Lecture Series - Forty Shades of Green: The Gardens of Ireland

March 30, 2021

If you are unable to attend the live session, do not worry - all those who register will automatically be sent copies of the lecture to view in your own time (from around four hours after it takes place).

Ireland has been particularly blessed by Mother Nature – the fertile soil, mild climate and generous rainfall has allowed Irish horticulture to put down particularly firm roots. As a noted writer once put it “Irish gardens, like Irish people, are a little wild. It’s the moisture in the air.” This fecundity, aided by the warmth provided by the Gulf Stream, has helped create some of the most exciting gardens to be found in Europe, Ranging from historic landscapes to wild ‘romantic’ valleys and some of the iconic gardens of the twentieth century, this pair of webinars will be an entertaining and colourful introduction.

Formal to Informal: The Roots of Irish Gardening - Tuesday 13 April 2021
Few Irish gardens of note exist from before the late seventeenth century - formal and French in inspiration, Kilruddery survives in magnificent isolation. Gardening in the English style reached Ireland with the majestic landscape sweep of the Duke of Leinster’s ‘Demesne’ at Carton, followed by more wild, romantic and ‘picturesque’ landscapes inspired by the local scenery as at Powerscourt. As in neighbouring Britain, Irish gardeners benefitted from the extraordinary range of plants now arriving from all corners of the globe during the nineteenth century. Indeed, two of the most influential figures of the late Victorian gardening world bring us into the twentieth century: William Robinson who was Irish and for many the father of the ‘Arts & Crafts’ gardening style, and Augustine Henry, the great plant hunter, Scottish by birth, but Irish by adoption, to whom we owe so much.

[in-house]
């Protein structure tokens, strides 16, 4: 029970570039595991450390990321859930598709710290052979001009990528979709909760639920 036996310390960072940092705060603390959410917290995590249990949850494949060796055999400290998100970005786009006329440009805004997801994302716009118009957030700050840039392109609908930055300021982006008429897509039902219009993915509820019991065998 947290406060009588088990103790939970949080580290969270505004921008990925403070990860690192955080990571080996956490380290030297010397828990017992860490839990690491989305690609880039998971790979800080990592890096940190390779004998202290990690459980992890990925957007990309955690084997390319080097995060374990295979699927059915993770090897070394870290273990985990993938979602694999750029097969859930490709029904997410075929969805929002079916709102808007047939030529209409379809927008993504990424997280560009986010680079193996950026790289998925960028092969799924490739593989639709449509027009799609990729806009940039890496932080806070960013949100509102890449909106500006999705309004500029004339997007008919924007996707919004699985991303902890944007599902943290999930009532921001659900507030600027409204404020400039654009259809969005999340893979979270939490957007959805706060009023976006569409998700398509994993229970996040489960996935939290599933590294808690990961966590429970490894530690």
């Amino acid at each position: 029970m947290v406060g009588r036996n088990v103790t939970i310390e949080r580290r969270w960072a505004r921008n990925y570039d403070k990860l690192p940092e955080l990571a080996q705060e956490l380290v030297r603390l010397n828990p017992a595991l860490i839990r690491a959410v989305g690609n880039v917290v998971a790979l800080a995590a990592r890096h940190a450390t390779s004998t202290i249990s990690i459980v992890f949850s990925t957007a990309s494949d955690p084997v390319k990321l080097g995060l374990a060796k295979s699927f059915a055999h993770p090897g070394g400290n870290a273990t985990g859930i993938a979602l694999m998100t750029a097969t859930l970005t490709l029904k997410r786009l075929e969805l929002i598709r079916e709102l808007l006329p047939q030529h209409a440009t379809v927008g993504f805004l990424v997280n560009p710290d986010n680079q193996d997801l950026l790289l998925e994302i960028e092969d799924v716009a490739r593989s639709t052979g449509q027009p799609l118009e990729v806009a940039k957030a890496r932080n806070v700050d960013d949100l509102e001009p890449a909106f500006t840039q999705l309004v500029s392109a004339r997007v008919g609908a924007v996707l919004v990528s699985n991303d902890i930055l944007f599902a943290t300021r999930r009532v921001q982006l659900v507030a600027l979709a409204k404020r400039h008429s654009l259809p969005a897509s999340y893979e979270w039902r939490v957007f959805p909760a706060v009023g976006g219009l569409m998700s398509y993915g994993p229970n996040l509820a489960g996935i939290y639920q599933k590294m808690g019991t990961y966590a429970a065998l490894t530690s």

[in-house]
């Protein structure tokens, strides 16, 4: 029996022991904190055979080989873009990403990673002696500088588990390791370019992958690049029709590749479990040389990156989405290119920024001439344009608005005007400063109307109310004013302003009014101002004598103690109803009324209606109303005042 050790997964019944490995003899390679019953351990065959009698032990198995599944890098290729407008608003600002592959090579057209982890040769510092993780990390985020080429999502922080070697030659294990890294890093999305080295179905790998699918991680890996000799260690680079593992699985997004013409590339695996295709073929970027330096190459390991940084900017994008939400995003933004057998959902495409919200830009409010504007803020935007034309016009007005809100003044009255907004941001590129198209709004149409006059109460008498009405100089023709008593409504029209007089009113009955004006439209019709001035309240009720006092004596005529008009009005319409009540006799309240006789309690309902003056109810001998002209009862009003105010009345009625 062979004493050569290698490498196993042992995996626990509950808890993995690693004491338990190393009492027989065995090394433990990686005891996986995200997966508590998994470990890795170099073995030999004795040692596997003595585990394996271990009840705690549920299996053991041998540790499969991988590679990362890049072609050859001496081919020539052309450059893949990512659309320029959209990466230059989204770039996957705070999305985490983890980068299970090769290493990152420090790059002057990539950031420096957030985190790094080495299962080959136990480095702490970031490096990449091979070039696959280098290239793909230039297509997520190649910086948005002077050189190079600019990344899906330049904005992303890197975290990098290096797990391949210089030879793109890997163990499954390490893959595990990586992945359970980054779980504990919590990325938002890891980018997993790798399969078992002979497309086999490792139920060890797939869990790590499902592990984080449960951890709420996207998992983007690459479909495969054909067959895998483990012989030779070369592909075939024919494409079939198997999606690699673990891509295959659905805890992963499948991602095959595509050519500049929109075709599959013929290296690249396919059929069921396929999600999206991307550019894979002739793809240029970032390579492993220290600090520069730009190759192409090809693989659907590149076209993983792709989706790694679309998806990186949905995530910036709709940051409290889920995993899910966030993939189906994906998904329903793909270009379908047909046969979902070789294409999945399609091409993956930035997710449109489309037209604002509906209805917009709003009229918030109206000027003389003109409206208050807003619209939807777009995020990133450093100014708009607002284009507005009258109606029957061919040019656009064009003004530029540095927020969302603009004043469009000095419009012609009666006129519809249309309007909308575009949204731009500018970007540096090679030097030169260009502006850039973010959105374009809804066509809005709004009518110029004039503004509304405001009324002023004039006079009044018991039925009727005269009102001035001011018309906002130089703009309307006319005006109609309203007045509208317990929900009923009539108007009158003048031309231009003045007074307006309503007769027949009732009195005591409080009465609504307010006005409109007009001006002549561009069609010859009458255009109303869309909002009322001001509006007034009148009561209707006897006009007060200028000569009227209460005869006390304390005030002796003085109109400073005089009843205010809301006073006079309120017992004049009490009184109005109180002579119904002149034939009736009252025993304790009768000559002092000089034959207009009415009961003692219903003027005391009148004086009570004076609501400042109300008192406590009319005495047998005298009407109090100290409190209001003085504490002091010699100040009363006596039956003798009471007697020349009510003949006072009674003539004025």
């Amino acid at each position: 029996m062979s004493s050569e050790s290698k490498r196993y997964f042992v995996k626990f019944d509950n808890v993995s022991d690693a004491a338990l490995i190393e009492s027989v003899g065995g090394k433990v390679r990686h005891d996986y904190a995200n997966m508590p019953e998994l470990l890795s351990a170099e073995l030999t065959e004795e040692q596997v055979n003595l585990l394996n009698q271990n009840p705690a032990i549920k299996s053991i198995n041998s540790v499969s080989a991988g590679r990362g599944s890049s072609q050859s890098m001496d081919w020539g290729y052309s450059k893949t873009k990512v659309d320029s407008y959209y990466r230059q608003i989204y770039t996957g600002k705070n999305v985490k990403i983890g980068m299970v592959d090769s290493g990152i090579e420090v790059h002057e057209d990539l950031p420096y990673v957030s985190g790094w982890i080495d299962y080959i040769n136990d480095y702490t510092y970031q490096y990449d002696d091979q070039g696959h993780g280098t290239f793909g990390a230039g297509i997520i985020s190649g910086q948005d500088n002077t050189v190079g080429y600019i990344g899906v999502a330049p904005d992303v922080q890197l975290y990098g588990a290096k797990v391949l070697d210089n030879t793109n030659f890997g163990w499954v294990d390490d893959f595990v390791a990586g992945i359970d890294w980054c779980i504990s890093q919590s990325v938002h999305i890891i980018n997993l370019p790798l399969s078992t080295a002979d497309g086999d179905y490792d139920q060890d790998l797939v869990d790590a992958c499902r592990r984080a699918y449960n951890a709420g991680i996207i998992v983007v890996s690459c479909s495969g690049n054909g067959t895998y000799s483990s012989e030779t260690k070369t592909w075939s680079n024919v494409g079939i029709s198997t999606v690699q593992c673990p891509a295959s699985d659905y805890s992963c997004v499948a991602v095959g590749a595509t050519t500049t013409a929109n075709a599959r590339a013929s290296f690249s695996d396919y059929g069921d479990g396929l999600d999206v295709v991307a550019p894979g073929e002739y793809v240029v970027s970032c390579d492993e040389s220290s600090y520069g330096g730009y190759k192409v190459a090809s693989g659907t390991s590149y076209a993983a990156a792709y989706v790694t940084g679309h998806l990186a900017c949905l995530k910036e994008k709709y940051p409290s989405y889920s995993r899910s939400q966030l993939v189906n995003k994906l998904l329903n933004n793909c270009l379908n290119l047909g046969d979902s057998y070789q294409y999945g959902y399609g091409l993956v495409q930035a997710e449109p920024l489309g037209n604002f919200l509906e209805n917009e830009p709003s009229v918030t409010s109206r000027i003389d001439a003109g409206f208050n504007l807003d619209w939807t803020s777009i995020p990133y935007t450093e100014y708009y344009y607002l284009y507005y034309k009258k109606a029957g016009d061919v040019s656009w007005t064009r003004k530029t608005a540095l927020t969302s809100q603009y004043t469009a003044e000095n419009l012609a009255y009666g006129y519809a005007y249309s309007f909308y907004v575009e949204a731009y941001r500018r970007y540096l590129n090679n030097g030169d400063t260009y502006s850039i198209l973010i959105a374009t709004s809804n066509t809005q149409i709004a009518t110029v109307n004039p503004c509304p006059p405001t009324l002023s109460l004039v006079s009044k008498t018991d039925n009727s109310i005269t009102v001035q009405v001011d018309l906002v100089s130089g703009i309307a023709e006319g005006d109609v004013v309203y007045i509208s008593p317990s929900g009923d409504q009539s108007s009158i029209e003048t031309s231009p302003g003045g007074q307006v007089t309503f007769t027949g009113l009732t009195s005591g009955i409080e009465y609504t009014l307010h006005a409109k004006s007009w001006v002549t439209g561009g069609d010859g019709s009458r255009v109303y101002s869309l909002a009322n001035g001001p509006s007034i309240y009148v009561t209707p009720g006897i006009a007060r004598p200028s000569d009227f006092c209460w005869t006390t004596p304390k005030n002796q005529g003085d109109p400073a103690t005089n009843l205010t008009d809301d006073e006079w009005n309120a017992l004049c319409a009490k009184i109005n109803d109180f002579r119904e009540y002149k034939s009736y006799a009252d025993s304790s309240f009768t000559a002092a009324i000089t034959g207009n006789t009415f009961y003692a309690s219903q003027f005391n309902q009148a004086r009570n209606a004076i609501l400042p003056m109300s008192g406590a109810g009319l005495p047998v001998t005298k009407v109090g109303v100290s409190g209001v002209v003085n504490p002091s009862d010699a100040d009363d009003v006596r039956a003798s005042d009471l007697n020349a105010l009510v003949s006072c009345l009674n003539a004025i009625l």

Green & Orange or Orange & Blue: Gardens & Politics in Ireland - Tuesday 20 April 2021 
Early twentieth century gardening in Ireland often reflected the polarised nature of Irish society after World War I. Some ‘grandee’ gardens were on a massive scale, such as the iconic Mount Stewart in Co Down where Edith Londonderry’s garden elevated both personal and political references into high gardening art. Garnish Island in Bantry Bay was, it seems, a private refuge from the wild forces shaping the emergence of modern Ireland. Eventual economic stability transformed most aspects of Irish life, and horticulture has benefitted hugely as old gardens have been restored and a wealth of new gardens created, none more so than in Helen Dillon’s two marvellous gardens in Dublin, her first now a fading, if glorious memory, her new garden proof that her inspiration is undimmed. While some recent influential gardens have been lost, a new, younger generation of gardeners continue to work wonders – particularly the brother and sister pair of Jimi and June Blake, at Hunting Brook and Tinode in Co Wicklow.

Format for Lecture

Tom will give two one-hour illustrated lectures for £19.

You will not need to download any software and the lecture will work in any browser. For the best experience use a desktop or laptop - but it will also work on an iPad or similar tablet.

We hope you enjoy the lectures.


                    Register for Lectures - 13 & 20 April at 11am



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